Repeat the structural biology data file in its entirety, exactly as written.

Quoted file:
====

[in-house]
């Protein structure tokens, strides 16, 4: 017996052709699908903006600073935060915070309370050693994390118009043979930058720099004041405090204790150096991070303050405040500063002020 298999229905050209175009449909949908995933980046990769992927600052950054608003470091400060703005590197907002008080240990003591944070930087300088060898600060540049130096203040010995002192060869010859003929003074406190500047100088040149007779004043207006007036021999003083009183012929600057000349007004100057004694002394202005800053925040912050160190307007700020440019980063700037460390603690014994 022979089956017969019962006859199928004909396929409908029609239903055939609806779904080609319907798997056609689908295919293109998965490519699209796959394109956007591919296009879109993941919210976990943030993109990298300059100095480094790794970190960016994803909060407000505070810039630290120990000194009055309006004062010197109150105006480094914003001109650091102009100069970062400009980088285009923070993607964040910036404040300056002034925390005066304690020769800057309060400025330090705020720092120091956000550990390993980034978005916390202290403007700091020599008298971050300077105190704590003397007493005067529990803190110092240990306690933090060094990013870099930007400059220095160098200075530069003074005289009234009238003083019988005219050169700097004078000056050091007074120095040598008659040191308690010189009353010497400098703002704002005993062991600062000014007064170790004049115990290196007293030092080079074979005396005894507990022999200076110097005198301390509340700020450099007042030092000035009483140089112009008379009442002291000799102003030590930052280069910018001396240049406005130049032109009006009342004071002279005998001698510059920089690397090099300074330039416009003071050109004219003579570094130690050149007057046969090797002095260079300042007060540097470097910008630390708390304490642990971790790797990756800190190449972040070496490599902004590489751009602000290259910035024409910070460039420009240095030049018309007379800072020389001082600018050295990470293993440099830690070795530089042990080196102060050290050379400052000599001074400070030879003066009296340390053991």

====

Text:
[in-house]
């Protein structure tokens, strides 16, 4: 017996052709699908903006600073935060915070309370050693994390118009043979930058720099004041405090204790150096991070303050405040500063002020 298999229905050209175009449909949908995933980046990769992927600052950054608003470091400060703005590197907002008080240990003591944070930087300088060898600060540049130096203040010995002192060869010859003929003074406190500047100088040149007779004043207006007036021999003083009183012929600057000349007004100057004694002394202005800053925040912050160190307007700020440019980063700037460390603690014994 022979089956017969019962006859199928004909396929409908029609239903055939609806779904080609319907798997056609689908295919293109998965490519699209796959394109956007591919296009879109993941919210976990943030993109990298300059100095480094790794970190960016994803909060407000505070810039630290120990000194009055309006004062010197109150105006480094914003001109650091102009100069970062400009980088285009923070993607964040910036404040300056002034925390005066304690020769800057309060400025330090705020720092120091956000550990390993980034978005916390202290403007700091020599008298971050300077105190704590003397007493005067529990803190110092240990306690933090060094990013870099930007400059220095160098200075530069003074005289009234009238003083019988005219050169700097004078000056050091007074120095040598008659040191308690010189009353010497400098703002704002005993062991600062000014007064170790004049115990290196007293030092080079074979005396005894507990022999200076110097005198301390509340700020450099007042030092000035009483140089112009008379009442002291000799102003030590930052280069910018001396240049406005130049032109009006009342004071002279005998001698510059920089690397090099300074330039416009003071050109004219003579570094130690050149007057046969090797002095260079300042007060540097470097910008630390708390304490642990971790790797990756800190190449972040070496490599902004590489751009602000290259910035024409910070460039420009240095030049018309007379800072020389001082600018050295990470293993440099830690070795530089042990080196102060050290050379400052000599001074400070030879003066009296340390053991």